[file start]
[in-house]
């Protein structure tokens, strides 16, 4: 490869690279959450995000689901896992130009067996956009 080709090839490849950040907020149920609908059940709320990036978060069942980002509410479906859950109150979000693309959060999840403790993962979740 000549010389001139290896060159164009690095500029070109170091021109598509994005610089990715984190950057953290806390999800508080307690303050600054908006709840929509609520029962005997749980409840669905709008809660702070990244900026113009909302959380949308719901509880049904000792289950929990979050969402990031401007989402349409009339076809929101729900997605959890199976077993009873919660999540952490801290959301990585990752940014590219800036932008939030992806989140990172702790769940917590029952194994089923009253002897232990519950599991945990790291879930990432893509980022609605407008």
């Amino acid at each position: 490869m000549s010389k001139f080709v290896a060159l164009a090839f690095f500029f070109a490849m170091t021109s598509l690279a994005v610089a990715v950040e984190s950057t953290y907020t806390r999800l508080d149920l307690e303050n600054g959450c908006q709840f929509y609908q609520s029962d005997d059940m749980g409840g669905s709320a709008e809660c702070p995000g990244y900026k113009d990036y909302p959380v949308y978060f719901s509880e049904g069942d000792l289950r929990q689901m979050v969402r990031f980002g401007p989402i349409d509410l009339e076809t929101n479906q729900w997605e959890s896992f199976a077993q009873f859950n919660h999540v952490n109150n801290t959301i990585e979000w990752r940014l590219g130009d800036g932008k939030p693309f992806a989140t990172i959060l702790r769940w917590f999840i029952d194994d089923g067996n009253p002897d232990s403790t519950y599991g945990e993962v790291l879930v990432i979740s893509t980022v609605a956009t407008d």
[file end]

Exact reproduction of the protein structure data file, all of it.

[in-house]
């Protein structure tokens, strides 16, 4: 490869690279959450995000689901896992130009067996956009 080709090839490849950040907020149920609908059940709320990036978060069942980002509410479906859950109150979000693309959060999840403790993962979740 000549010389001139290896060159164009690095500029070109170091021109598509994005610089990715984190950057953290806390999800508080307690303050600054908006709840929509609520029962005997749980409840669905709008809660702070990244900026113009909302959380949308719901509880049904000792289950929990979050969402990031401007989402349409009339076809929101729900997605959890199976077993009873919660999540952490801290959301990585990752940014590219800036932008939030992806989140990172702790769940917590029952194994089923009253002897232990519950599991945990790291879930990432893509980022609605407008």
């Amino acid at each position: 490869m000549s010389k001139f080709v290896a060159l164009a090839f690095f500029f070109a490849m170091t021109s598509l690279a994005v610089a990715v950040e984190s950057t953290y907020t806390r999800l508080d149920l307690e303050n600054g959450c908006q709840f929509y609908q609520s029962d005997d059940m749980g409840g669905s709320a709008e809660c702070p995000g990244y900026k113009d990036y909302p959380v949308y978060f719901s509880e049904g069942d000792l289950r929990q689901m979050v969402r990031f980002g401007p989402i349409d509410l009339e076809t929101n479906q729900w997605e959890s896992f199976a077993q009873f859950n919660h999540v952490n109150n801290t959301i990585e979000w990752r940014l590219g130009d800036g932008k939030p693309f992806a989140t990172i959060l702790r769940w917590f999840i029952d194994d089923g067996n009253p002897d232990s403790t519950y599991g945990e993962v790291l879930v990432i979740s893509t980022v609605a956009t407008d």